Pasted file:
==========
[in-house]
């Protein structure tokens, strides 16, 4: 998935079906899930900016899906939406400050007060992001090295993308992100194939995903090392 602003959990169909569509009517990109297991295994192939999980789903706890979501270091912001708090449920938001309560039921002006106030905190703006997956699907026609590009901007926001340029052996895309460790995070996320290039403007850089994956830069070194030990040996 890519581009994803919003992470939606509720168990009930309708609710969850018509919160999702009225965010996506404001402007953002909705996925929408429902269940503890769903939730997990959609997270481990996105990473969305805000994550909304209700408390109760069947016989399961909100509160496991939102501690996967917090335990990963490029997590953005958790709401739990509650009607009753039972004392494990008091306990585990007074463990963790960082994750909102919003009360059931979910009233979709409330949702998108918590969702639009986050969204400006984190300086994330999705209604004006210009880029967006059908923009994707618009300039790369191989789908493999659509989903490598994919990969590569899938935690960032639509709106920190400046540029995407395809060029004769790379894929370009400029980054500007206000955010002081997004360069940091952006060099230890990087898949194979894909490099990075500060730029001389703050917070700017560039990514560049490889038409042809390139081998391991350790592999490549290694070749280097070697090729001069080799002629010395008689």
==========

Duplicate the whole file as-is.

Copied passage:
[in-house]
């Protein structure tokens, strides 16, 4: 998935079906899930900016899906939406400050007060992001090295993308992100194939995903090392 602003959990169909569509009517990109297991295994192939999980789903706890979501270091912001708090449920938001309560039921002006106030905190703006997956699907026609590009901007926001340029052996895309460790995070996320290039403007850089994956830069070194030990040996 890519581009994803919003992470939606509720168990009930309708609710969850018509919160999702009225965010996506404001402007953002909705996925929408429902269940503890769903939730997990959609997270481990996105990473969305805000994550909304209700408390109760069947016989399961909100509160496991939102501690996967917090335990990963490029997590953005958790709401739990509650009607009753039972004392494990008091306990585990007074463990963790960082994750909102919003009360059931979910009233979709409330949702998108918590969702639009986050969204400006984190300086994330999705209604004006210009880029967006059908923009994707618009300039790369191989789908493999659509989903490598994919990969590569899938935690960032639509709106920190400046540029995407395809060029004769790379894929370009400029980054500007206000955010002081997004360069940091952006060099230890990087898949194979894909490099990075500060730029001389703050917070700017560039990514560049490889038409042809390139081998391991350790592999490549290694070749280097070697090729001069080799002629010395008689």